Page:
Joon-ho's film tone is so odd that it often catches me off-guard, making me fall out of the film's message. If there was not any comedy in Okja, I would value the message a lot more. While most of the acting is fantastic, I am still pondering what Joon-ho was doing with Jake Gyllenhaal's (Donnie Darko, Nightcrawler) character. As Johnny Wilcox, Gyllenhaal goes way overboard with his voice and eccentric attitude. This is one of the worst roles I have seen in a Joon-ho film. Clearly, Joon-ho wanted Gyllenhaal to be a comic relief for the dark subject matter, but he really is too much.
Luckily, the rest of the acting is more serious and deserving of praise. I loved Paul Dano's role as a vegetarian rebel leader. Dano seems to have struck gold with his recent successes in diverse roles ranging from Prisoners to Swiss Army Man. Tilda Swinton's (Adaptation., Doctor Strange) character is similar to her character in Snowpiercer, which is fun to watch but really odd at the same time. My favorite casting choice for the film would have to be Seo-Hyun Ahn (The Housemaid) as Mija. Mija is a stubborn, but also innocent character which Ahn portrays perfectly. I'm glad that less familiar foreign actors and actresses are finally making their way to American audiences!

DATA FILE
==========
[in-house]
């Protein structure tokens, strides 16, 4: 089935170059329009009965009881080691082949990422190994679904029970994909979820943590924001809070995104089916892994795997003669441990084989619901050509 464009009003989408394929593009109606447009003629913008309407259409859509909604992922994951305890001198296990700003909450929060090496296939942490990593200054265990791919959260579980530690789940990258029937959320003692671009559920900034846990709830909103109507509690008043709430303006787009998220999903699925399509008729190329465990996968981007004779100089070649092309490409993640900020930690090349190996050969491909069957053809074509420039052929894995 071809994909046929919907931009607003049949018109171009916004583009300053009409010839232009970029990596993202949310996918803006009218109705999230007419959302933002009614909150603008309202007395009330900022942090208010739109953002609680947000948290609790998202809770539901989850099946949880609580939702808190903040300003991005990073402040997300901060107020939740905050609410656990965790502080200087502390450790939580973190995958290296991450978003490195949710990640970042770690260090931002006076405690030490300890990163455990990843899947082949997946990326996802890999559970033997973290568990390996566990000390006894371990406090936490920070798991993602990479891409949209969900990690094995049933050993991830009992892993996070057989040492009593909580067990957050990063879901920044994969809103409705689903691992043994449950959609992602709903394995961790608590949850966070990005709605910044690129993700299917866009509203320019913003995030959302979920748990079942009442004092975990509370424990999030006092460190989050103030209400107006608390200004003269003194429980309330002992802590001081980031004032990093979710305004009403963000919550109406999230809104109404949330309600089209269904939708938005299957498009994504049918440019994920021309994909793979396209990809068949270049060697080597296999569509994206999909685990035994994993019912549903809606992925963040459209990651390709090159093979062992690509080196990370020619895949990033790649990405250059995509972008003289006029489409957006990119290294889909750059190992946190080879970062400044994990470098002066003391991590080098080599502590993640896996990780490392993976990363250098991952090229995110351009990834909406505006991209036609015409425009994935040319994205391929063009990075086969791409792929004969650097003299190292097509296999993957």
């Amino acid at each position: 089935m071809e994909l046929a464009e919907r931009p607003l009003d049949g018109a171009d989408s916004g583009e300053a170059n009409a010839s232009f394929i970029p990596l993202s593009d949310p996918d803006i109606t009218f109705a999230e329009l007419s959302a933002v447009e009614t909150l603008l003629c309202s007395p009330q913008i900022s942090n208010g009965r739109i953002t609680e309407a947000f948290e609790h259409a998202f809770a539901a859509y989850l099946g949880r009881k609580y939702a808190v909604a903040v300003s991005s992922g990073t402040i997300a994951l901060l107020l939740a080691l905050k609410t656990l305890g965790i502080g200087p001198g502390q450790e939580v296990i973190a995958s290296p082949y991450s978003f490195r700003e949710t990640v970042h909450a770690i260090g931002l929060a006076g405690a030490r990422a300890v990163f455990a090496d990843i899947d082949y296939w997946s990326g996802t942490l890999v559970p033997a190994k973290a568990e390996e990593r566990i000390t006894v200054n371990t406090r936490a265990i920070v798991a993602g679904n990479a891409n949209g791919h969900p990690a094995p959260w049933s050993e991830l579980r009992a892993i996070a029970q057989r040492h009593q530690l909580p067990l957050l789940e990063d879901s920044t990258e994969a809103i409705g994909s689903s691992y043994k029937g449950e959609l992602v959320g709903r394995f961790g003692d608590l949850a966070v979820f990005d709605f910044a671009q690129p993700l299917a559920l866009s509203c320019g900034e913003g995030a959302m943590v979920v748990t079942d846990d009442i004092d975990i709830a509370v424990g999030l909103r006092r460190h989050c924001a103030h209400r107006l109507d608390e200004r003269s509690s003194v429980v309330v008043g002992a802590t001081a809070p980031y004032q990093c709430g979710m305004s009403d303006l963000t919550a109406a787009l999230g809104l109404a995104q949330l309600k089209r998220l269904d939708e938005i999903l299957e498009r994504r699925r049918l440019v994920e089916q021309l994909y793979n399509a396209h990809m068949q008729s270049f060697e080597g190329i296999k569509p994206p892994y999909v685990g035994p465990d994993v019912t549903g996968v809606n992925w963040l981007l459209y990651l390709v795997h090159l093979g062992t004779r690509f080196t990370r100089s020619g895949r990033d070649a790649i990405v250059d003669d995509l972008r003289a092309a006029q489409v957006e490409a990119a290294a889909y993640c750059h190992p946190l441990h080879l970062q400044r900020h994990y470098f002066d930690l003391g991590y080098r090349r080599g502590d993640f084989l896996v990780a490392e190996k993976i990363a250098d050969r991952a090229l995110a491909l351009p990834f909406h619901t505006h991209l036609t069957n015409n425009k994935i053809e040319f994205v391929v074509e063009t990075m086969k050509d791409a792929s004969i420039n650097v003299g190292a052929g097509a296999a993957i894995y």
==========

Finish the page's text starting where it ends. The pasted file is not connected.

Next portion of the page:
With the quirkiness of the characters and subject matter, the cinematography and CGI effects are still beautiful. The first quarter of the film is a broad image of a Korean countryside where Okja and Mija live. The shots are epic and open space fills the screen with natural beauty. When we move into the city, Joon-ho maintains his grand film scale. The action sequences are fluid and every shot is worthwhile. Of course, Okja has no noticeable flaws. The super pig graces the screen as if it is an actual giant pig.
The Bottom Line: Although the tone is a bit quirkier than usual, Bong Joon-ho maintains his filmography with another pressing subject.